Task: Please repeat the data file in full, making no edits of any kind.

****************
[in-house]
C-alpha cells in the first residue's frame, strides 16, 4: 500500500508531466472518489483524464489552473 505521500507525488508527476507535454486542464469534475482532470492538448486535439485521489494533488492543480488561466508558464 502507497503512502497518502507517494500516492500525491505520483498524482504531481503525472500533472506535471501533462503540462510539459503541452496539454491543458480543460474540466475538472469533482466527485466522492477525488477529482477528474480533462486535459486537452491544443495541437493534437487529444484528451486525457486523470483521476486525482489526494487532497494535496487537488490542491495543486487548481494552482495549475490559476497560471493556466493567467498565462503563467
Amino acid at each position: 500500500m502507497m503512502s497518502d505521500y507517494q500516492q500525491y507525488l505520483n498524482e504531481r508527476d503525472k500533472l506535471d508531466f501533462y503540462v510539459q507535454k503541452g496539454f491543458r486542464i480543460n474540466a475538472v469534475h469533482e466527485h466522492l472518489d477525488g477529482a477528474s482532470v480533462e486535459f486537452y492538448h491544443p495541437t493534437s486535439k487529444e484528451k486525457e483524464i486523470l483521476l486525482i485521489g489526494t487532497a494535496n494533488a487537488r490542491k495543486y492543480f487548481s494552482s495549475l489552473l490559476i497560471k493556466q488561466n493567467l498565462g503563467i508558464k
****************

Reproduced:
[in-house]
C-alpha cells in the first residue's frame, strides 16, 4: 500500500508531466472518489483524464489552473 505521500507525488508527476507535454486542464469534475482532470492538448486535439485521489494533488492543480488561466508558464 502507497503512502497518502507517494500516492500525491505520483498524482504531481503525472500533472506535471501533462503540462510539459503541452496539454491543458480543460474540466475538472469533482466527485466522492477525488477529482477528474480533462486535459486537452491544443495541437493534437487529444484528451486525457486523470483521476486525482489526494487532497494535496487537488490542491495543486487548481494552482495549475490559476497560471493556466493567467498565462503563467
Amino acid at each position: 500500500m502507497m503512502s497518502d505521500y507517494q500516492q500525491y507525488l505520483n498524482e504531481r508527476d503525472k500533472l506535471d508531466f501533462y503540462v510539459q507535454k503541452g496539454f491543458r486542464i480543460n474540466a475538472v469534475h469533482e466527485h466522492l472518489d477525488g477529482a477528474s482532470v480533462e486535459f486537452y492538448h491544443p495541437t493534437s486535439k487529444e484528451k486525457e483524464i486523470l483521476l486525482i485521489g489526494t487532497a494535496n494533488a487537488r490542491k495543486y492543480f487548481s494552482s495549475l489552473l490559476i497560471k493556466q488561466n493567467l498565462g503563467i508558464k